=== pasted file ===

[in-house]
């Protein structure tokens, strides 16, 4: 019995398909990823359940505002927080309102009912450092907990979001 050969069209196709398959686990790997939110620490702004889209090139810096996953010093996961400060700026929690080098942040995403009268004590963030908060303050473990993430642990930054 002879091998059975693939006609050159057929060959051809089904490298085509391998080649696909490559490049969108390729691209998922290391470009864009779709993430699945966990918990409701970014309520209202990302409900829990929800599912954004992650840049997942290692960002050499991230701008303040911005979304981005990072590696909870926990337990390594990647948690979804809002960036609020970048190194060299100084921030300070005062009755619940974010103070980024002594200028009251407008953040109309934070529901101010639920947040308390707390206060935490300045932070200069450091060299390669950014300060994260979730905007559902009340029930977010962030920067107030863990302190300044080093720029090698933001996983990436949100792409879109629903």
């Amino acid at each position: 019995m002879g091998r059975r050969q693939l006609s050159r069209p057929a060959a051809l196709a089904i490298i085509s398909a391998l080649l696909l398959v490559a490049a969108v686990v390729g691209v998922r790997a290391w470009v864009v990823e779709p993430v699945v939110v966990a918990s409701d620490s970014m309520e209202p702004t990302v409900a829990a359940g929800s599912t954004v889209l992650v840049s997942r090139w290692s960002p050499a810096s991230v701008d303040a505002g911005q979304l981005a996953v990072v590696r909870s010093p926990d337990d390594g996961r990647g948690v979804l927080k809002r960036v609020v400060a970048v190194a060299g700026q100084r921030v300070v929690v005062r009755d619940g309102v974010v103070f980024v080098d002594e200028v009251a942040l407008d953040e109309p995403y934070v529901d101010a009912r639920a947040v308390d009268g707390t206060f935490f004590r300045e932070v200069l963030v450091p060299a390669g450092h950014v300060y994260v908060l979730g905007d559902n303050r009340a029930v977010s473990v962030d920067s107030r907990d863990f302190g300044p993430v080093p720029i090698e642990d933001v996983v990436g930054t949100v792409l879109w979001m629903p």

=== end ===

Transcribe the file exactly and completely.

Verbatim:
[in-house]
């Protein structure tokens, strides 16, 4: 019995398909990823359940505002927080309102009912450092907990979001 050969069209196709398959686990790997939110620490702004889209090139810096996953010093996961400060700026929690080098942040995403009268004590963030908060303050473990993430642990930054 002879091998059975693939006609050159057929060959051809089904490298085509391998080649696909490559490049969108390729691209998922290391470009864009779709993430699945966990918990409701970014309520209202990302409900829990929800599912954004992650840049997942290692960002050499991230701008303040911005979304981005990072590696909870926990337990390594990647948690979804809002960036609020970048190194060299100084921030300070005062009755619940974010103070980024002594200028009251407008953040109309934070529901101010639920947040308390707390206060935490300045932070200069450091060299390669950014300060994260979730905007559902009340029930977010962030920067107030863990302190300044080093720029090698933001996983990436949100792409879109629903």
């Amino acid at each position: 019995m002879g091998r059975r050969q693939l006609s050159r069209p057929a060959a051809l196709a089904i490298i085509s398909a391998l080649l696909l398959v490559a490049a969108v686990v390729g691209v998922r790997a290391w470009v864009v990823e779709p993430v699945v939110v966990a918990s409701d620490s970014m309520e209202p702004t990302v409900a829990a359940g929800s599912t954004v889209l992650v840049s997942r090139w290692s960002p050499a810096s991230v701008d303040a505002g911005q979304l981005a996953v990072v590696r909870s010093p926990d337990d390594g996961r990647g948690v979804l927080k809002r960036v609020v400060a970048v190194a060299g700026q100084r921030v300070v929690v005062r009755d619940g309102v974010v103070f980024v080098d002594e200028v009251a942040l407008d953040e109309p995403y934070v529901d101010a009912r639920a947040v308390d009268g707390t206060f935490f004590r300045e932070v200069l963030v450091p060299a390669g450092h950014v300060y994260v908060l979730g905007d559902n303050r009340a029930v977010s473990v962030d920067s107030r907990d863990f302190g300044p993430v080093p720029i090698e642990d933001v996983v990436g930054t949100v792409l879109w979001m629903p």